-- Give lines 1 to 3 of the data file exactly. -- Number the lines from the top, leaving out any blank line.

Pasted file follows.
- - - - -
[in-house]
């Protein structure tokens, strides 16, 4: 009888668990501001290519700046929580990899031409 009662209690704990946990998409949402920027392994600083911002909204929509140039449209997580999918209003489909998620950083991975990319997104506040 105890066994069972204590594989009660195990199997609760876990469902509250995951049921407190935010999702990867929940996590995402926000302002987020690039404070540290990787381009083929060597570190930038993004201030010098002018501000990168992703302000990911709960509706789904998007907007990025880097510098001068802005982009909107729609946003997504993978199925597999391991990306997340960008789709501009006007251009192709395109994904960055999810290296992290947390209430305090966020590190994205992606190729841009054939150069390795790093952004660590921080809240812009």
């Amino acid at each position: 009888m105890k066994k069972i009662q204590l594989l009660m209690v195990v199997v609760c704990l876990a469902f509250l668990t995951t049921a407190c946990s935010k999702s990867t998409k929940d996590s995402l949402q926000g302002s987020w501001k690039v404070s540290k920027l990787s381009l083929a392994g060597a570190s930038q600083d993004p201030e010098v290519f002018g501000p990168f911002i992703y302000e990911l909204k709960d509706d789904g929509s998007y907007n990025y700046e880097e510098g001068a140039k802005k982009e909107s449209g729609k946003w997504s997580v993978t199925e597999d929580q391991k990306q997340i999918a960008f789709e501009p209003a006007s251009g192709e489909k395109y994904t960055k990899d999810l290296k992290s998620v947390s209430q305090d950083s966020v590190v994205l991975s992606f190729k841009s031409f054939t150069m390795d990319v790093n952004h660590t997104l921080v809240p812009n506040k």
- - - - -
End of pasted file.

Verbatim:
[in-house]
């Protein structure tokens, strides 16, 4: 009888668990501001290519700046929580990899031409 009662209690704990946990998409949402920027392994600083911002909204929509140039449209997580999918209003489909998620950083991975990319997104506040 105890066994069972204590594989009660195990199997609760876990469902509250995951049921407190935010999702990867929940996590995402926000302002987020690039404070540290990787381009083929060597570190930038993004201030010098002018501000990168992703302000990911709960509706789904998007907007990025880097510098001068802005982009909107729609946003997504993978199925597999391991990306997340960008789709501009006007251009192709395109994904960055999810290296992290947390209430305090966020590190994205992606190729841009054939150069390795790093952004660590921080809240812009």
């Amino acid at each position: 009888m105890k066994k069972i009662q204590l594989l009660m209690v195990v199997v609760c704990l876990a469902f509250l668990t995951t049921a407190c946990s935010k999702s990867t998409k929940d996590s995402l949402q926000g302002s987020w501001k690039v404070s540290k920027l990787s381009l083929a392994g060597a570190s930038q600083d993004p201030e010098v290519f002018g501000p990168f911002i992703y302000e990911l909204k709960d509706d789904g929509s998007y907007n990025y700046e880097e510098g001068a140039k802005k982009e909107s449209g729609k946003w997504s997580v993978t199925e597999d929580q391991k990306q997340i999918a960008f789709e501009p209003a006007s251009g192709e489909k395109y994904t960055k990899d999810l290296k992290s998620v947390s209430q305090d950083s966020v590190v994205l991975s992606f190729k841009s031409f054939t150069m390795d990319v790093n952004h660590t997104l921080v809240p812009n506040k």